Ocotber 7, 1921 (Davenport, IA)
I trained in 1940 at Clamp Clyburn, Louisiana where I had basic training firing the 155 howitzer (5-ton gun). I learned it quickly and became a trainer myself. I had one trip home over the year. Once the training finished, the Army didn't tell us where we were going. They never tell you anything until you are put on a train or bus and not always even then...
I also worked in the Test Battery (a new Airborne concept in Artillery) as an instructor in Massachusetts during January and February. They needed to know how much they could drop and keep together. They had a howitzer that broke down into ten pieces, a 75 mm Pack howitzer made in the Rock Island arsenal.
I crossed the Atlantic in the Matson liner, S.S. Monterey in March or April (10 days), with the USS Texas with us for protection. We went to North Africa.
I was a buck sergeant in the Test Battery when it moved into the 456th PFAB. After we went from Africa to Italy, we were assigned to the First Special Service Force as its artillery in Italy. General Clark was stuck. The First Special Service Force went up the rear of the mountain and got in close with the Pack 75mm.
When daylight came, we direct fired on the German site, making a two-mile hole in the German line. Clark & Ridgway (England) both wanted 456th support, so the battalion was split, half to England and half to stay with Clark in Italy -- C & D and half of HQ went to England. All the equipment was supposed to go.
Under direct orders, A & B acquired C battery’s equipment, including their guns. A & B had 6 guns each. I remember firing thousands of rounds in 24-hours over a three-day period with no sleep.
A side note: The guns got hot and when the barrel got red, you needed to change it. If it got white, the whole thing blew up.
Our group was the first troops into Rome. After Rome, Batteries C & D were re-constituted.
We made a night jump into Le Muy, Southern France. "A" battery hit the drop zone with half of HQ. The jump was very high because of the mountains. A lot of the battalion ended up at Cortez.
We took the town of Le Muy, removing a road block and allowing the 1st Division, an Oklahoma National Guard unit, to come through.
Later, at Mourmelon, Sgt Hambright (known as “Hambone”) hooked up the radio. The 99th is one-half wiped out and the division on the right is half wiped out. "A" battery had been at Mourmelon only six days. We loaded up the trucks (not enough trucks to load all the ammo. We always got lots of ammo.)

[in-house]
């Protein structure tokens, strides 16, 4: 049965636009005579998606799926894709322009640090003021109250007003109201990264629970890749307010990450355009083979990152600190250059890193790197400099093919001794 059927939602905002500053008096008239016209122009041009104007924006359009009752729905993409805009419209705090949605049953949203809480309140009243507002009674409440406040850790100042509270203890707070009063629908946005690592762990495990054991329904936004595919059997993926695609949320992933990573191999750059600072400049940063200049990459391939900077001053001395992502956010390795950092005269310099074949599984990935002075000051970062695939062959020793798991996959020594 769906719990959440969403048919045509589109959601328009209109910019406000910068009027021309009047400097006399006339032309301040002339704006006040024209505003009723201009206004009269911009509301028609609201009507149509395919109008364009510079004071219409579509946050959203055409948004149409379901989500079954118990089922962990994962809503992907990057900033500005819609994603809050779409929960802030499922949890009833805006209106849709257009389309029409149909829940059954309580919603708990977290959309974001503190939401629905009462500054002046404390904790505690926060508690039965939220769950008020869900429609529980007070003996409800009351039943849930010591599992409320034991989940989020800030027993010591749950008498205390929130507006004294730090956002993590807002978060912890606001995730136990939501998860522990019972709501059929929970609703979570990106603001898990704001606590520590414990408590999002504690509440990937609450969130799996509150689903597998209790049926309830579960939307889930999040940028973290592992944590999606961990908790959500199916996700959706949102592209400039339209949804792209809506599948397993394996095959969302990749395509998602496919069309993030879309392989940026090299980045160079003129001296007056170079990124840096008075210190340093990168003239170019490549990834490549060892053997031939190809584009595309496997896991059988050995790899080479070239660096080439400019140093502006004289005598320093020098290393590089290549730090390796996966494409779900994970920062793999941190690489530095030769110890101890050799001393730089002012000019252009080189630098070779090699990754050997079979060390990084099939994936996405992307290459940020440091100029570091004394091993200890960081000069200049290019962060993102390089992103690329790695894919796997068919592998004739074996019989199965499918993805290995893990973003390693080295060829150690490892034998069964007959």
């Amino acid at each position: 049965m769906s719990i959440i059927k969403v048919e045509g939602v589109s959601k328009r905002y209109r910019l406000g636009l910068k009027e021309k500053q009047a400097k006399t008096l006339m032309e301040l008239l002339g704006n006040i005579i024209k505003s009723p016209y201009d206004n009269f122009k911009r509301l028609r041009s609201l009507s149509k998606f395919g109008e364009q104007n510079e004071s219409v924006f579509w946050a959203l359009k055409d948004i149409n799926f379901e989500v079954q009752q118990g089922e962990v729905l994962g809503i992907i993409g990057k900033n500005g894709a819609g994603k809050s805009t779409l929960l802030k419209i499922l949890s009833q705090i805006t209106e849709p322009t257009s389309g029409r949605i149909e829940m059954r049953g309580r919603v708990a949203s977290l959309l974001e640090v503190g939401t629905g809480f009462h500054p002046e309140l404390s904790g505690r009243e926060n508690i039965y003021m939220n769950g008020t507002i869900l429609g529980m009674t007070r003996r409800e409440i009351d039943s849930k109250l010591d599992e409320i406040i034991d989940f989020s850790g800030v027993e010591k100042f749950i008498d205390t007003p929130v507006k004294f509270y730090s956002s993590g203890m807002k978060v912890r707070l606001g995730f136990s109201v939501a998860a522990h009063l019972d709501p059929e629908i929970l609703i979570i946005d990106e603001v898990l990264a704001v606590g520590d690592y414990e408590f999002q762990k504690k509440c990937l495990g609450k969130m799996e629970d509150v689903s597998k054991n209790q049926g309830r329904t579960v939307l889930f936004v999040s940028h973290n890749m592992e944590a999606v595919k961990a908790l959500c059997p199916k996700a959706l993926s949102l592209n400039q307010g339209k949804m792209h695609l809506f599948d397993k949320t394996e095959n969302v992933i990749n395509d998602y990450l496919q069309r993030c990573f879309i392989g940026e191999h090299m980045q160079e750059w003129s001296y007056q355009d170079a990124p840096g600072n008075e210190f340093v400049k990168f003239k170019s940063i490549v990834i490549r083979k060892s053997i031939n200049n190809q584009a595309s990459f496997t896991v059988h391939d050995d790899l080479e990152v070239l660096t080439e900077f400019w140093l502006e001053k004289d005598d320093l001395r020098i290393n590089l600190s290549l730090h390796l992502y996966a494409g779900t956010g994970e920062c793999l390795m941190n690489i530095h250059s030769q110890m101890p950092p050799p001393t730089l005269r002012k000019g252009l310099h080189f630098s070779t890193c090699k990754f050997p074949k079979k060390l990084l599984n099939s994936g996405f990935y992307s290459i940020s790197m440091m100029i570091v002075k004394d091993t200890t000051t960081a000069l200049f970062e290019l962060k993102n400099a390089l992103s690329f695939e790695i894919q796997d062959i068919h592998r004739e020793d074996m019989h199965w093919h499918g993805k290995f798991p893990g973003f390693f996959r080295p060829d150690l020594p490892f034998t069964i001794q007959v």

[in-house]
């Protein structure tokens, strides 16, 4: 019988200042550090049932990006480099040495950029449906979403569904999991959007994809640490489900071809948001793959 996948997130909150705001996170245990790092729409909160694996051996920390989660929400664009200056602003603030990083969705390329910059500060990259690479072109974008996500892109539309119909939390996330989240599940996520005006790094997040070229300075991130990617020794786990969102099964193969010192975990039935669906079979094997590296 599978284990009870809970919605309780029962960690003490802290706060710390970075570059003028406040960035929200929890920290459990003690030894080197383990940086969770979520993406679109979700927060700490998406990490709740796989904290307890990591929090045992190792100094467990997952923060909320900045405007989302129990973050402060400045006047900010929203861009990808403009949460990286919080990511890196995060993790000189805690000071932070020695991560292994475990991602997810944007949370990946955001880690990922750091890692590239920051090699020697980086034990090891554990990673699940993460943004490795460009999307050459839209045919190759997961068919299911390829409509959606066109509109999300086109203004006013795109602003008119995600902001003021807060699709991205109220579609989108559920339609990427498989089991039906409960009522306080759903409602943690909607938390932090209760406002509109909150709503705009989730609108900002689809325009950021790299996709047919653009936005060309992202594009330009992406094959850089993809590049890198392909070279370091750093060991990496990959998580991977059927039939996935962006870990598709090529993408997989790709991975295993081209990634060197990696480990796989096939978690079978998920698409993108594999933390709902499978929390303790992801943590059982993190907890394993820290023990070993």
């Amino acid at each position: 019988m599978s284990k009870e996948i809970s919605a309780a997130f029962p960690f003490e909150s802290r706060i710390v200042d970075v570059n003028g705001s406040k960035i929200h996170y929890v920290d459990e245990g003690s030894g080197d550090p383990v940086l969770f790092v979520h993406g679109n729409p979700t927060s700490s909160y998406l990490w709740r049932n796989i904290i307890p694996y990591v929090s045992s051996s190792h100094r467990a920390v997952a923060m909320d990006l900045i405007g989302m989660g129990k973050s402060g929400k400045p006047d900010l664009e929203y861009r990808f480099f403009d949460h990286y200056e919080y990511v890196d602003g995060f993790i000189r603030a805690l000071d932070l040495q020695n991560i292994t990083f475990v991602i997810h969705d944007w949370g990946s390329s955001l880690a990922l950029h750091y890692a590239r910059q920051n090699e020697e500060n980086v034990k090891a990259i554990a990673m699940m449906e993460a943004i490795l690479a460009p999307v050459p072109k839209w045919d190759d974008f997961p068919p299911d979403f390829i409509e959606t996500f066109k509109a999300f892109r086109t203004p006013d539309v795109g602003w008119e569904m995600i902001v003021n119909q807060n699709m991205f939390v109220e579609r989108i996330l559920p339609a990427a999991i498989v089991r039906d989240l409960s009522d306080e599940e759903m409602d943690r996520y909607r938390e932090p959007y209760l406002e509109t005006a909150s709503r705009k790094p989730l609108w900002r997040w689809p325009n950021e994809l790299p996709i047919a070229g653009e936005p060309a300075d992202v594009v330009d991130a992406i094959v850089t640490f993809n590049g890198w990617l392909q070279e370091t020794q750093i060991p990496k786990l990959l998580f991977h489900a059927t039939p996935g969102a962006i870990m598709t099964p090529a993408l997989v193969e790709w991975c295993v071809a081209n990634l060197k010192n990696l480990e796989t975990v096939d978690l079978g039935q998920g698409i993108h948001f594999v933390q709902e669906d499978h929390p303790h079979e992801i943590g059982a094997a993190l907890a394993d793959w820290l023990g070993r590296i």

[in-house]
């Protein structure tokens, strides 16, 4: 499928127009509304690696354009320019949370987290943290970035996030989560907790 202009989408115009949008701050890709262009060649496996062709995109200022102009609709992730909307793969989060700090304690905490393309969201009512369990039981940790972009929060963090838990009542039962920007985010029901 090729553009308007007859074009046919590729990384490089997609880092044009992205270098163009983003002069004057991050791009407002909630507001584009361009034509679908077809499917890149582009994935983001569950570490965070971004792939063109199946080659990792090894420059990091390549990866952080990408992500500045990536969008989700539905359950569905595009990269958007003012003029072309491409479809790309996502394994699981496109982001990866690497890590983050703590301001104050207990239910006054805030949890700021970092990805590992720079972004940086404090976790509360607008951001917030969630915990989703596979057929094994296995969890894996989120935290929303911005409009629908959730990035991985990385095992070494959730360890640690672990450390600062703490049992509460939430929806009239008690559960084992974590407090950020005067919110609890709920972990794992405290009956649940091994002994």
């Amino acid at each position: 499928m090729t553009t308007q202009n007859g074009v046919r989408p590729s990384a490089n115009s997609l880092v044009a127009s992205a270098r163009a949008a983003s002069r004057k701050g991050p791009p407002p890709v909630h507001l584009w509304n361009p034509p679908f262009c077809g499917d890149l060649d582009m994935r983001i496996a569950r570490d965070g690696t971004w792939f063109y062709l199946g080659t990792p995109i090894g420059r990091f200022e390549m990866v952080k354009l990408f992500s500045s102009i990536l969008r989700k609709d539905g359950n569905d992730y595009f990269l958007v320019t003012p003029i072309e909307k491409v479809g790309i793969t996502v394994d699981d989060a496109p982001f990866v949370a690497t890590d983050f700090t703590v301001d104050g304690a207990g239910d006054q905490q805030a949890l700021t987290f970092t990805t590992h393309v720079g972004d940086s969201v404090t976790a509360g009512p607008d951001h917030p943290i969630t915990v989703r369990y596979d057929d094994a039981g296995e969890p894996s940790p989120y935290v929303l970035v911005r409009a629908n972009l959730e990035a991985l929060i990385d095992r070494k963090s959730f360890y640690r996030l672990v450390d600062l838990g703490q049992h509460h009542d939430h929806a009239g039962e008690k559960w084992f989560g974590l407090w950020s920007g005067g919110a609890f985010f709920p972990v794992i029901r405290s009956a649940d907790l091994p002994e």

We made our way to a supply run and took the trucks from the supply division. Then, we took these to the ammo dump and loaded them to the hilt.
We joined the 101st late. When we got to Bastogne, we learned the 101st only had some 100 rounds each.
I remember we never saw any civilians. We did notice white sheets hanging out the windows of apartments as we drove by.
We took positions at Hemroulle. Two days before the attack, I had been out all night going gun pit to gun pit checking on the men, “Keep your feet warm, lose the feet lose the man.” I remember getting to the end of the line at the fifth gun (we lost one gun coming off the mountain in a truck accident). I was out at the far end past the last guns on the north side of road.
About 3 a.m., I took a nap at a pile of rocks in the snow. When I woke up, I saw a tall man in a black leather coat to his ankles coming up the road from the “B” battery area. I think it was a German officer looking over the road. I got up behind him and followed him. Several men took aim, but I waved them down, wanting the officer to bring in their tanks so the guns could finish them. (I never really knew who this was.)
I remember seeing the 463rd Battalion CP and the church across the road used as an Aid Station on Christmas Day, but did not go in.
Side note: The aid station was hit on the 24th it re-wounded the German soldiers but not the Americans.
The CP for A battery was a house on the east edge of town on the north side of the road. The guns were emplaced in staggered positions on the north side of the highway spread over a ¼ mile, dug in and camouflaged. On the 25th (or day before) they moved two gun to fire at the tanks. (Corporal Gooch ran the first gun)
We did not sleep in a personal tent in Bastogne, no tents for anyone in a battery. Their CP was this farm house with a small stall for animals in the back. The men on the line tried to get into the barn when they could to warm up.
When the battle for Bastogne was over, there was a pass if you wanted it. We came out on trucks, so we could go to Paris or other towns in France. I did not want to go. I went on with my equipment at the rest camp to clean up the equipment.
When the war ended in Europe in early May 1945, there was not much talk of going to the Pacific. The battalion could go to Berlin or you needed 82 points to go home. I had 132. I have memories of a psychologist calling me in and testing me by making a bang behind my back. I jumped up and dropped him. The psychologist put me straight away on a flight to England for a week of rest. When I got back, my men had moved on.
I was made Sergeant Major of the 502nd. From there, I went to Camp Lucky Strike where I learned of the bombs dropped on Japan.
Looking back: What or which scene grabbed me the most ...? I think about Sicily where I learned so much. There was so much death. If you kill the infantry, the tanks will stop. If the tanks stop, you can kill them too.
If I could do it all over ... what would I change? I would say: "Never do it again!"
I met some members of the 463rd at reunions after the war, in the 1990s. My wife and I went to several reunions.
Thank you Mr. Stolmeier, and thank you Mr. Aaron Stolmeier for helping with the interview !